Nanotechnology diagnostics for infectious diseases prevalent in developing countries

Institute of Biomaterials and Biomedical Engineering, University of Toronto, Toronto, ON, Canada.
Advanced drug delivery reviews (Impact Factor: 15.04). 11/2009; 62(4-5):438-48. DOI: 10.1016/j.addr.2009.11.015
Source: PubMed

ABSTRACT Infectious diseases are prevalent in the developing world and are one of the developing world's major sources of morbidity and mortality. While infectious diseases can initiate in a localized region, they can spread rapidly at any moment due to the ease of traveling from one part of the world to the next. This could lead to a global pandemic. One key to preventing this spread is the development of diagnostics that can quickly identify the infectious agent so that one can properly treat or in some severe cases, quarantine a patient. There have been major advances in diagnostic technologies but infectious disease diagnostics are still based on 50-year technologies that are limited by speed of analysis, need for skilled workers, poor detection threshold and inability to detect multiple strains of infectious agents. Here, we describe advances in nanotechnology and microtechnology diagnostics for infectious diseases. In these diagnostic schemes, the nanomaterials are used as labels or barcodes while microfluidic systems are used to automate the sample preparation and the assays. We describe the current state of the field and the challenges.

1 Follower
51 Reads
  • Source
    • "In the latter, hybridisation of Au-nanoprobes to the target sequence will prevent the non-cross-linking aggregation induced by increasing ionic strength (Figure 1; Sato et al., 2003; Baptista et al., 2005). Thus, modulation of AuNP or Au-nanoprobe inter-particle distance allows control over their corresponding aggregation and dispersion levels providing visual detection for a wide range of biological entities (Hauck et al., 2010; Ngo et al., 2011). "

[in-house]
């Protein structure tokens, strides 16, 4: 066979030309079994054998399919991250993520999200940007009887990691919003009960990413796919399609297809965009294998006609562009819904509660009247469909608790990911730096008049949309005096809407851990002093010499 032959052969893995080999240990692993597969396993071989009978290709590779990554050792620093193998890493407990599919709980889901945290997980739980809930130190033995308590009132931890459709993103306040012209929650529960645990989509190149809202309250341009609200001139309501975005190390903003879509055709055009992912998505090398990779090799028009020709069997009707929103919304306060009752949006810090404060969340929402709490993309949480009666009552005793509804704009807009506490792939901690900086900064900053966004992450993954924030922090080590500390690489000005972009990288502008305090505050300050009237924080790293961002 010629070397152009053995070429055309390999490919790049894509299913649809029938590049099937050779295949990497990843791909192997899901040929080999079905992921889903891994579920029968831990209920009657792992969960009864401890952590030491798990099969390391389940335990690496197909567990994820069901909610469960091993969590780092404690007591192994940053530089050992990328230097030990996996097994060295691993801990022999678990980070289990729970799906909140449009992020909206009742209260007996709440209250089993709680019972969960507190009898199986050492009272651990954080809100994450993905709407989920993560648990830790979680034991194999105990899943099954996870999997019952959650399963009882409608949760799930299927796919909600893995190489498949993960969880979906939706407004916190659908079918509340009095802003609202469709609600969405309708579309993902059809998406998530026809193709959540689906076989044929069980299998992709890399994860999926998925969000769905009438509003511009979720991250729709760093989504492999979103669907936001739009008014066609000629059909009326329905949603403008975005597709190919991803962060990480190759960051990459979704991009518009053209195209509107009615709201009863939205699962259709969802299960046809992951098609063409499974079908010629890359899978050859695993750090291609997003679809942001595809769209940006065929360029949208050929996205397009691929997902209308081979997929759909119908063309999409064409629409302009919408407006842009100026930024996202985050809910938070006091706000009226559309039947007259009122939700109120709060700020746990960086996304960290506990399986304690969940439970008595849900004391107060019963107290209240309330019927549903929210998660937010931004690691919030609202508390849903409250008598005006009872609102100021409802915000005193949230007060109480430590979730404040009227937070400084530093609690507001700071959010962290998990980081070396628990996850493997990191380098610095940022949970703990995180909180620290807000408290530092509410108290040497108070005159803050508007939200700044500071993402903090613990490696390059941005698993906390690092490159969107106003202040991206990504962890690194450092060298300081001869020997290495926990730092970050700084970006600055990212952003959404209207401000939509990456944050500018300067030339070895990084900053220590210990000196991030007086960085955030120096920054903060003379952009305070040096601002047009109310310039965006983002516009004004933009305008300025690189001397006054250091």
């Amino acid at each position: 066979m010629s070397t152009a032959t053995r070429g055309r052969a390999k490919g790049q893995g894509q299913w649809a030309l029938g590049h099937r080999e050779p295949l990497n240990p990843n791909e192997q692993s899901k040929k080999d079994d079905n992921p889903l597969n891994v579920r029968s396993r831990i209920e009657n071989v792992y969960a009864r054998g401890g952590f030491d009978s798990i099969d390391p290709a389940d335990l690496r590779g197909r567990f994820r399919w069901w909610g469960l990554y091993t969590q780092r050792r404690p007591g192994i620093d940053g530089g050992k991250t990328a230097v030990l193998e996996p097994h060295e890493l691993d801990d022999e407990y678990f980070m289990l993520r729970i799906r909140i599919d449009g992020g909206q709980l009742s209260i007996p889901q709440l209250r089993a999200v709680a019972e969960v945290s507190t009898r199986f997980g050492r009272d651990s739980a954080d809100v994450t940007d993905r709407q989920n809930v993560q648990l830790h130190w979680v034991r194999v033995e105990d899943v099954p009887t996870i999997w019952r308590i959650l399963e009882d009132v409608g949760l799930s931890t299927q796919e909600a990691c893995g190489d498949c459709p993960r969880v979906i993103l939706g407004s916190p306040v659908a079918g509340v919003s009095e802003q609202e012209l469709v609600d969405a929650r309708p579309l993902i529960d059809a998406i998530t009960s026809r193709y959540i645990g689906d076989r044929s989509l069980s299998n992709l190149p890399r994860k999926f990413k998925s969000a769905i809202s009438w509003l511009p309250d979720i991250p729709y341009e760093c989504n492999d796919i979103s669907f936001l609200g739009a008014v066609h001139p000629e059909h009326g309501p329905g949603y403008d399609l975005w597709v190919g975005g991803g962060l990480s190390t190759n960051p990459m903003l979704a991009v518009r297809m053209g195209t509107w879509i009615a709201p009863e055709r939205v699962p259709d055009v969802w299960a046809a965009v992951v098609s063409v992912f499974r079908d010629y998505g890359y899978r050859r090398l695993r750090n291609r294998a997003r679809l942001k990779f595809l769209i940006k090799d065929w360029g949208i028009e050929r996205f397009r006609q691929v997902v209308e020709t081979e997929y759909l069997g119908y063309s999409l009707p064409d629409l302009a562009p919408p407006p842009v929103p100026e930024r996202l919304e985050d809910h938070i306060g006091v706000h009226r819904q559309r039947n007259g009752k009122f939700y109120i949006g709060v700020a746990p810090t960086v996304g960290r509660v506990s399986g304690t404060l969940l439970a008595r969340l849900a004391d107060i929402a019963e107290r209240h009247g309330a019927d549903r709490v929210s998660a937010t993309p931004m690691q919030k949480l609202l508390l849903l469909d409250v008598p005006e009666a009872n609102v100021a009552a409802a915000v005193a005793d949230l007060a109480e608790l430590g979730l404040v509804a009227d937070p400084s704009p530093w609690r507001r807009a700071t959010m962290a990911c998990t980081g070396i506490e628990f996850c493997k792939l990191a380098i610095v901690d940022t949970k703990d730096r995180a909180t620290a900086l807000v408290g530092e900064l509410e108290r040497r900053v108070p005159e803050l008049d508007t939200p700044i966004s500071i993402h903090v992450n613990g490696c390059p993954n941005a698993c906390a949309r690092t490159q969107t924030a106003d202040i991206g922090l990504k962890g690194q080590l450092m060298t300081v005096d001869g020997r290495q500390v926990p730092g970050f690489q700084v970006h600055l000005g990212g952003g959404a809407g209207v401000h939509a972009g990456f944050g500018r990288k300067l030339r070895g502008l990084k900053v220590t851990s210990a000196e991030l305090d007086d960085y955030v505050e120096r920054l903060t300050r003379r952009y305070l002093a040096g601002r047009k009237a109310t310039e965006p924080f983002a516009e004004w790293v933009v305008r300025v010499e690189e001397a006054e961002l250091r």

[Show abstract] [Hide abstract]
    ABSTRACT: The increasing levels of drug resistance are one of biggest threats to overcome microbial infection. The ability to rapidly and accurately detect a given pathogen and its drug resistance profile is essential for the appropriate treatment of patients and for preventing further spread of drug-resistant strains. The predictive and informative value of these molecular markers needs to be translated into robust surveillance tools that correlate to the target and extent of resistance, monitor multiresistance and provide real time assessment at point-of-need. Rapid molecular assays for the detection of drug-resistance signatures in clinical specimens are based on the detection of specific nucleotide sequences and/or mutations within pre-selected biomarkers in the genome, indicative of the presence of the pathogen and/or associated with drug resistance. DNA and/or RNA based assays offer advantages over phenotypic assays, such as specificity and time from collection to result. Nanotechnology has provided new and robust tools for the detection of pathogens and more crucially to the fast and sensitive characterisation of molecular signatures of drug resistance. Amongst the plethora of nanotechnology based approaches, gold nanoparticles have prompt for the development of new strategies and platforms capable to provide valuable data at point-of-need with increased versatility but reduced costs. Gold nanoparticles, due to their unique spectral, optical and electrochemical properties, are one of the most widely used nanotechnology systems for molecular diagnostics. This review will focus on the use of gold nanoparticles for screening molecular signatures of drug resistance that have been reported thus far, and provide a critical evaluation of current and future developments of these technologies assisting pathogen identification and characterisation.